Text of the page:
Russia failed to pay interest on foreign currency denominated government bonds for the first time in a century. This default (the default) is in response to economic sanctions by Western countries, regardless of Russia’s ability to pay. The impact on Russia and the world economy is expected to be limited.
Foreign media, including Bloomberg News, reported on the 26th (local time) that Russia had not been able to repay the unpaid interest of 100 million dollars (about 128.1 billion won) due to dollar and euro bond holders until that day. The payment date of this non-payment was originally on the 27th of last month, and a grace period of 30 days was given, but Russia could not avoid a default.
The default was directly attributable to Western sanctions imposed on Russia after the Ukraine war. The Russian government had previously sent money to repay the debt in dollars and euros to Euroclear, an international depository settlement company, but investors reportedly did not receive the money because of Western sanctions. Euroclear previously said that due to Western sanctions, the Euroclear account and assets of the Russian State Depository for Depository (NSD) were frozen, making it impossible to liquidate Russian financial product transactions. “It is very rare for a country to be forced into default by a foreign country,” investment industry insiders told Bloomberg.
Russia’s default on foreign debt is the first since 1918, when the Bolsheviks, the leading forces of the Russian revolution, refused to pay the debts of the tsar (emperor) system because they could not accept it. A default, known as a “national default,” usually has a huge impact on the country in question. However, experts believe the impact of the outbreak on Russia will be limited. This is because Russia has already been isolated from the international financial system, with most countries unable to borrow money and freezing foreign assets due to Western sanctions. The media also emphasized the symbolism of the first foreign debt default in more than 100 years. Axios, an American online media outlet, said, “This default is a predictable result of the economic sanctions imposed on the Ukraine invasion. commented “Given the damage already done to the economy and markets, default is symbolic,” Bloomberg said.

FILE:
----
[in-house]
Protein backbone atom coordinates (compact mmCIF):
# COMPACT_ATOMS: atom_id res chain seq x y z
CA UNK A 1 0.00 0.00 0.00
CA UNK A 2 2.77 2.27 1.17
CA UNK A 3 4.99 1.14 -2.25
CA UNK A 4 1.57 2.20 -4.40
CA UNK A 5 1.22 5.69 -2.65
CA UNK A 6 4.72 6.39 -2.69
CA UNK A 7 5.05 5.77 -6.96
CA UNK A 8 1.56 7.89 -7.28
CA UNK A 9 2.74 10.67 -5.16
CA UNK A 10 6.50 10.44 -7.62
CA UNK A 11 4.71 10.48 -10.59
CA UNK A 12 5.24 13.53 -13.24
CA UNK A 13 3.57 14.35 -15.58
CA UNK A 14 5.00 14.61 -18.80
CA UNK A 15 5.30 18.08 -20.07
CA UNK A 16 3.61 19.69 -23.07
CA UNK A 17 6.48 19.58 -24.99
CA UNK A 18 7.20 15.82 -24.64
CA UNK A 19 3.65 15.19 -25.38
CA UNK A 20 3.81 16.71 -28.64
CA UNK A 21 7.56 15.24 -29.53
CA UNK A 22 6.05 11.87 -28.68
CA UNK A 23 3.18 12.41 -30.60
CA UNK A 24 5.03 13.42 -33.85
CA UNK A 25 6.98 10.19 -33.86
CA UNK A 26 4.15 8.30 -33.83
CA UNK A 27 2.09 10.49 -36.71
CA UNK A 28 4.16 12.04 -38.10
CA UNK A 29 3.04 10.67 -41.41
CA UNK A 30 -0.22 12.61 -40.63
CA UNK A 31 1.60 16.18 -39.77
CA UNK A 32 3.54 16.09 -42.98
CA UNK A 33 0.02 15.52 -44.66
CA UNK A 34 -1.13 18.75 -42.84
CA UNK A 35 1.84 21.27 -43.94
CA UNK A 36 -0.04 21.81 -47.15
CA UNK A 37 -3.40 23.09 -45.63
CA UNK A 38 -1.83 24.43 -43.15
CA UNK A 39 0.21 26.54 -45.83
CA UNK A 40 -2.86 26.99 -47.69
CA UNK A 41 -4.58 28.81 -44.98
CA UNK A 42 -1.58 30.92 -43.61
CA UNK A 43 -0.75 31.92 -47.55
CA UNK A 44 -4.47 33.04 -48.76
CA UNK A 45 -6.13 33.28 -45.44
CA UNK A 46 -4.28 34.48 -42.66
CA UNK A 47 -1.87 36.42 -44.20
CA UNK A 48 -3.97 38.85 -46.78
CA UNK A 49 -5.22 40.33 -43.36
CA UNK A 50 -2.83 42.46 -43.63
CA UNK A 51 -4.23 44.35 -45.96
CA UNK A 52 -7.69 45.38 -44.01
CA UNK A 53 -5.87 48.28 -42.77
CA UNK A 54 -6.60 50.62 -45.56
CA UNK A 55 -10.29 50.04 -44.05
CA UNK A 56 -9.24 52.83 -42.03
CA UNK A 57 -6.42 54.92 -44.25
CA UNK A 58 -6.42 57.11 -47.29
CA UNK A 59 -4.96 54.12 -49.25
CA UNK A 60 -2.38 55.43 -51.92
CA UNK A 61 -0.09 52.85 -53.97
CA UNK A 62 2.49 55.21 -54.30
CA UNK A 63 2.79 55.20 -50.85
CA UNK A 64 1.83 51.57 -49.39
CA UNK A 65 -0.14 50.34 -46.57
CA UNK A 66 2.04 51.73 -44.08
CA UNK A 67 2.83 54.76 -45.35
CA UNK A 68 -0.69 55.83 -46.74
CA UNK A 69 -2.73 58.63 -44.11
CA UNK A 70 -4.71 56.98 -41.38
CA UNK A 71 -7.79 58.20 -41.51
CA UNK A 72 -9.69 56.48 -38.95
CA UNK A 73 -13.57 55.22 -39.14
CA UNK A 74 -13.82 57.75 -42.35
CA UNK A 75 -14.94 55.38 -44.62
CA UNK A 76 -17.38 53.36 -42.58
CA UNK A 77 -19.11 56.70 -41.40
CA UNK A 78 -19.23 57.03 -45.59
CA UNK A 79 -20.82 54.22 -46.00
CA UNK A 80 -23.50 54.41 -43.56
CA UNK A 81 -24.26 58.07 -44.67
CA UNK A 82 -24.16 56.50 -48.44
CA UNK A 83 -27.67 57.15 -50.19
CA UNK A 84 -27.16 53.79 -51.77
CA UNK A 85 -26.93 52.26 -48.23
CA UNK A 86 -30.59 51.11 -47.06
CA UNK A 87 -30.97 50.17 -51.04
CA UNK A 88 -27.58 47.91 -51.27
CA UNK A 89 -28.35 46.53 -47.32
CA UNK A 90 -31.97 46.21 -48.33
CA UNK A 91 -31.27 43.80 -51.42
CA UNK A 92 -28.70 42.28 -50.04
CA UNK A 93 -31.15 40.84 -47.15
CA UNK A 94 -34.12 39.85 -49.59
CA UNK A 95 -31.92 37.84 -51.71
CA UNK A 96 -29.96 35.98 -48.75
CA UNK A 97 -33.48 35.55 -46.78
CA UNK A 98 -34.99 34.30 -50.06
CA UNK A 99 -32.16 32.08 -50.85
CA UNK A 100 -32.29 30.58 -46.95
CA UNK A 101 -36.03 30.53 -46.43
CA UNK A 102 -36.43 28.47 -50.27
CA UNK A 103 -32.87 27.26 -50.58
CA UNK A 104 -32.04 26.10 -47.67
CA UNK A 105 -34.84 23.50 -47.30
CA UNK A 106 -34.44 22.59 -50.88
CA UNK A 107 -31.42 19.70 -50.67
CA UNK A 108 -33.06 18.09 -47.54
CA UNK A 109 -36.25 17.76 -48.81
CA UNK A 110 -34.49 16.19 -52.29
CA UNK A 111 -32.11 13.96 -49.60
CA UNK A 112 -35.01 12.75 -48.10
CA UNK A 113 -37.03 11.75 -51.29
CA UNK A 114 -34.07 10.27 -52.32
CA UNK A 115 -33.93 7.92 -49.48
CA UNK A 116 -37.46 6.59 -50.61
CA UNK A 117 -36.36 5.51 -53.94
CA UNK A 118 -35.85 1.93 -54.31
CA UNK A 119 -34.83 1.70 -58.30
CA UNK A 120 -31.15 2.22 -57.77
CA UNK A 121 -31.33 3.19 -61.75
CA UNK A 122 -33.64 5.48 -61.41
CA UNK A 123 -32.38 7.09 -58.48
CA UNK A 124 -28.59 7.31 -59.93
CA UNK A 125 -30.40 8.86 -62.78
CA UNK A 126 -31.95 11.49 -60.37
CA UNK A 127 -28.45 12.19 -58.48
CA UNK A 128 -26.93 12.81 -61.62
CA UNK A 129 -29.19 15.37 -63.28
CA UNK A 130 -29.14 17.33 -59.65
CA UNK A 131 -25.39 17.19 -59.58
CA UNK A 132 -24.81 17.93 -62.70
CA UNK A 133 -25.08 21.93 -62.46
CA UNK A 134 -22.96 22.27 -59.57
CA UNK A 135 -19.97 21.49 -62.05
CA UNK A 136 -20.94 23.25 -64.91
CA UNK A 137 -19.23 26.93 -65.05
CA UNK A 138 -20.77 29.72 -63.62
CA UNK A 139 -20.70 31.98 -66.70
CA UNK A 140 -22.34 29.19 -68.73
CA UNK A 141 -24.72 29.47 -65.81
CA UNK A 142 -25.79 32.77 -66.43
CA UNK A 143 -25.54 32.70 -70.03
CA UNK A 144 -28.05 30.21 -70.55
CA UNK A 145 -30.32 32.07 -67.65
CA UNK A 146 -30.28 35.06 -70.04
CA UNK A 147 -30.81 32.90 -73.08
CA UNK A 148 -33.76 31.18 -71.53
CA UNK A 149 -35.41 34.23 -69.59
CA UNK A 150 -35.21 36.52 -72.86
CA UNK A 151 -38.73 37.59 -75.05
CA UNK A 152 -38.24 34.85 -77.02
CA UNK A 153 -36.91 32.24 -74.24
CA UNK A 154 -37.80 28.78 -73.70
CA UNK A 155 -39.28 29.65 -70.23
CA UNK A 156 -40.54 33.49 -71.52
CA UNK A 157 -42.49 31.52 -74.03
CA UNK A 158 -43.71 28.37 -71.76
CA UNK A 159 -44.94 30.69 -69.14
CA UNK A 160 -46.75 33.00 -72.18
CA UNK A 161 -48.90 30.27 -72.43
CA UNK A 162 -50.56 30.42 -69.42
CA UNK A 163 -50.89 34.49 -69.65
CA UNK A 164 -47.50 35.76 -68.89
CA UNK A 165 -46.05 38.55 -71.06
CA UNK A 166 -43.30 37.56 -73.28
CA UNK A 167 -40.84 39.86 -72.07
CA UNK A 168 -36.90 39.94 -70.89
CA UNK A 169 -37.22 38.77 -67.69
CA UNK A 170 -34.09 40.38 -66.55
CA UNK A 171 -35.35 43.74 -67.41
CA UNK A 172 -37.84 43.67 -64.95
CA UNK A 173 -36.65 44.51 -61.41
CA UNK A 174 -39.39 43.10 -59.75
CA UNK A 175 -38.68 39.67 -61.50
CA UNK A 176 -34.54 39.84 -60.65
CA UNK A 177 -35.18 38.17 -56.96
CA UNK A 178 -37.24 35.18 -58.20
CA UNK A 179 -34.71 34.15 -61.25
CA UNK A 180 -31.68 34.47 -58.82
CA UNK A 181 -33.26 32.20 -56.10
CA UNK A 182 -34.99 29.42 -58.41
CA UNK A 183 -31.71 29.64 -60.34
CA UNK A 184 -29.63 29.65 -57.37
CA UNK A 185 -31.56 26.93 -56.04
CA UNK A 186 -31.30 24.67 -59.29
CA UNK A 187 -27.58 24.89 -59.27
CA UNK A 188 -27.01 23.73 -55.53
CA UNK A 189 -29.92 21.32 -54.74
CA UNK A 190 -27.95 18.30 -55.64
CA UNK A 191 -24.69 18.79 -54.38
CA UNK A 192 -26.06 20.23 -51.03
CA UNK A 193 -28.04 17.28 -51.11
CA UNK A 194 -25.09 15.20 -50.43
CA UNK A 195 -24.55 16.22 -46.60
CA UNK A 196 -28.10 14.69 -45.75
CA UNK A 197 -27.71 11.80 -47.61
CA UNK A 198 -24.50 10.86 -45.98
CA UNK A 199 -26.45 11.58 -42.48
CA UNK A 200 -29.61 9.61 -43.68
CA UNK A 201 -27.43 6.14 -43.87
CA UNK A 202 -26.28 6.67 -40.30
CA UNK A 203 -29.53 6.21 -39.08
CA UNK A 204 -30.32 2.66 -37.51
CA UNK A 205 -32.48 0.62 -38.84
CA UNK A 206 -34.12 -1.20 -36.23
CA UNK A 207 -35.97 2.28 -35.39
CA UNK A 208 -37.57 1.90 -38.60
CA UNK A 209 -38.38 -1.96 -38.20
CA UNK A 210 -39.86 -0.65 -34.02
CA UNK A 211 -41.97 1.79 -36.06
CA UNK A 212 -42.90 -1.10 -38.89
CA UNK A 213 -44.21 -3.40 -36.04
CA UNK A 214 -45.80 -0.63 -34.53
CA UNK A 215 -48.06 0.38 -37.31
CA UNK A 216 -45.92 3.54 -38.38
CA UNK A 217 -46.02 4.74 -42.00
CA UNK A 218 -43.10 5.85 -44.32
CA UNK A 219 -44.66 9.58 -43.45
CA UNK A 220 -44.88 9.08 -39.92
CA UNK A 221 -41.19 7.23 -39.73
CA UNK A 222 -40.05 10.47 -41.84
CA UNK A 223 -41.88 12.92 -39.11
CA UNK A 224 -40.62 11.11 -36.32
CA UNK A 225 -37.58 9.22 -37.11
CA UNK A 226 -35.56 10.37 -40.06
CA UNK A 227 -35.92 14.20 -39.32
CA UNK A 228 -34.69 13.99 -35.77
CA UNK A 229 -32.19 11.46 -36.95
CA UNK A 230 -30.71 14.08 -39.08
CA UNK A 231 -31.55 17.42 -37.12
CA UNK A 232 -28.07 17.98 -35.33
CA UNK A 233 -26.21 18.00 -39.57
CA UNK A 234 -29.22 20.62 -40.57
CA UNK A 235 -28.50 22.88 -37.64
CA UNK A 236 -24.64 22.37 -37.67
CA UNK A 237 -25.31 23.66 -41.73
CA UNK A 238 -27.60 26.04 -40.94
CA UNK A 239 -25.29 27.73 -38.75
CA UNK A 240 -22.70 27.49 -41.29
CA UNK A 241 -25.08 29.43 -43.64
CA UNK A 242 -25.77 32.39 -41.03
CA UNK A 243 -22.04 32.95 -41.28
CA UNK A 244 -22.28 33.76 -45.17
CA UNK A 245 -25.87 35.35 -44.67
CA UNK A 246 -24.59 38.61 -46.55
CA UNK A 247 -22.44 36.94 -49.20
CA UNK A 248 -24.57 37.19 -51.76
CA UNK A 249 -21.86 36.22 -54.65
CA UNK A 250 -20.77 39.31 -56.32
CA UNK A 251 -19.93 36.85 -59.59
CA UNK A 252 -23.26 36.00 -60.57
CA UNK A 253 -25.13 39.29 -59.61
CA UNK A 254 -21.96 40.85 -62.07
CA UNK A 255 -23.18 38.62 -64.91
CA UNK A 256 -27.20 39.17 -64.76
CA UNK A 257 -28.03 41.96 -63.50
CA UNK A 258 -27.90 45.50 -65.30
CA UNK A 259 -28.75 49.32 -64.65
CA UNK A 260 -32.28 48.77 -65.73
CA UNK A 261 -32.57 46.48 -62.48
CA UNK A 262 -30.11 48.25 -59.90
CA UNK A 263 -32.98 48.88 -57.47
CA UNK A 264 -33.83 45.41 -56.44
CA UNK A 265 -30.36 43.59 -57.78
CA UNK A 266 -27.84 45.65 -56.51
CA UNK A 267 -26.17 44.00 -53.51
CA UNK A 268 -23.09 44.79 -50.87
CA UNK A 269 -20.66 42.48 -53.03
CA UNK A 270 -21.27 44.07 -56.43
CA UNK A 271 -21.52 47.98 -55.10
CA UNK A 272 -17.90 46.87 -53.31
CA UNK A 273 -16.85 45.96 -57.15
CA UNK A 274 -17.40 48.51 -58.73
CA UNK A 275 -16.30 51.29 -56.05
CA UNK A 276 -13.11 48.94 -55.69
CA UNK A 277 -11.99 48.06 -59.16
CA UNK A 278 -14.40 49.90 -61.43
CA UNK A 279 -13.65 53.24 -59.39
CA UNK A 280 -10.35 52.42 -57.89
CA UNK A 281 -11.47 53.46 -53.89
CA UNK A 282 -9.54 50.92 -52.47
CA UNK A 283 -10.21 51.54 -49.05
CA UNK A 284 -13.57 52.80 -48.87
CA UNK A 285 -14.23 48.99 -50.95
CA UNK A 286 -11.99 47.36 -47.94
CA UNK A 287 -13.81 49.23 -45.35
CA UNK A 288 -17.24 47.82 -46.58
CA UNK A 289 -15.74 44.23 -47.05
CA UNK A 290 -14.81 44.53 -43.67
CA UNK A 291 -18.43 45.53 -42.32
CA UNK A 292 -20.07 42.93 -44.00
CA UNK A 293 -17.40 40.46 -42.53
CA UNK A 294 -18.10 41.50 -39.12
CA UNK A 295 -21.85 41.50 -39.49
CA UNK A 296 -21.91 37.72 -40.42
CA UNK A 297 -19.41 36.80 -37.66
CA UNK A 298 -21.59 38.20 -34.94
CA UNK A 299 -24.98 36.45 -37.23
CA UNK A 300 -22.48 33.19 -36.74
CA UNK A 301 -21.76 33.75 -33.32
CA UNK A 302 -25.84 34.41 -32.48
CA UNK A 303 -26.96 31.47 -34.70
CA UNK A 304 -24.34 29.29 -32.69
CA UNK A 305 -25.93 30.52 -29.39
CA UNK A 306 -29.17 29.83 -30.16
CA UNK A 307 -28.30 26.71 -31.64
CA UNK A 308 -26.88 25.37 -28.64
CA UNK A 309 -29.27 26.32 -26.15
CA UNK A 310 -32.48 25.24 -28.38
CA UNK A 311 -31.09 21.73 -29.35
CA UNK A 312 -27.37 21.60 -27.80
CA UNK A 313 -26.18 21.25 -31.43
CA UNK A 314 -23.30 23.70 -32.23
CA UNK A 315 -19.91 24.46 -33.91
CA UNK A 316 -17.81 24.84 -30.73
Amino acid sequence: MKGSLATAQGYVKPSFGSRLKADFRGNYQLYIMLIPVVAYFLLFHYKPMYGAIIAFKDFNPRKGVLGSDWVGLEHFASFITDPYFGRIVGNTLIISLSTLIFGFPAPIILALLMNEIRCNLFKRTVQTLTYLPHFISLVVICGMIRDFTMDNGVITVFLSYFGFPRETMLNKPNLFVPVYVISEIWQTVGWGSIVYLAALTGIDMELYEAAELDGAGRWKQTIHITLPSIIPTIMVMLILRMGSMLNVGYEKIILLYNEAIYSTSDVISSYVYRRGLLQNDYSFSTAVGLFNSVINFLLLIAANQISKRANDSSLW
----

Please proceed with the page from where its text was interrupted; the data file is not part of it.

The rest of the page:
Russia declared a moratorium on debt payments on ruble-denominated bonds in 1998. Russia suffered a severe blow to its raw material exports due to the Asian financial crisis, and was unable to repay its actual debt due to the depreciation of the ruble. At that time, Long Term Capital Management (LTCM), a large US hedge fund company, suffered massive losses and went bankrupt. The amount of derivatives that this institution traded with foreign banks alone amounted to $1.25 trillion (about 1603 trillion won). In response, the World Bank and the International Monetary Fund (IMF) provided bailout loans to Russia, and Russia emerged from the crisis by rising oil prices and a trade surplus that began in 1999. However, the situation now is different from that at the time as it is not that they are unable to pay the money, but that they cannot repay it due to artificial sanctions.
The Kremlin refused to declare a default on the 27th, saying that Russia had paid interest on bonds maturing in May. Kremlin spokeswoman Dmitry Peskov told reporters on the same day: “There is no basis for calling this situation a default. “The default claim is completely wrong,” he said. Russia’s finance minister, Anton Siluanov, also criticized the situation the day before, saying, “The West has created an artificial barrier to label Russia as a default.” Russia also codified a plan to pay rubles to bondholders under a decree signed by President Vladimir Putin last week.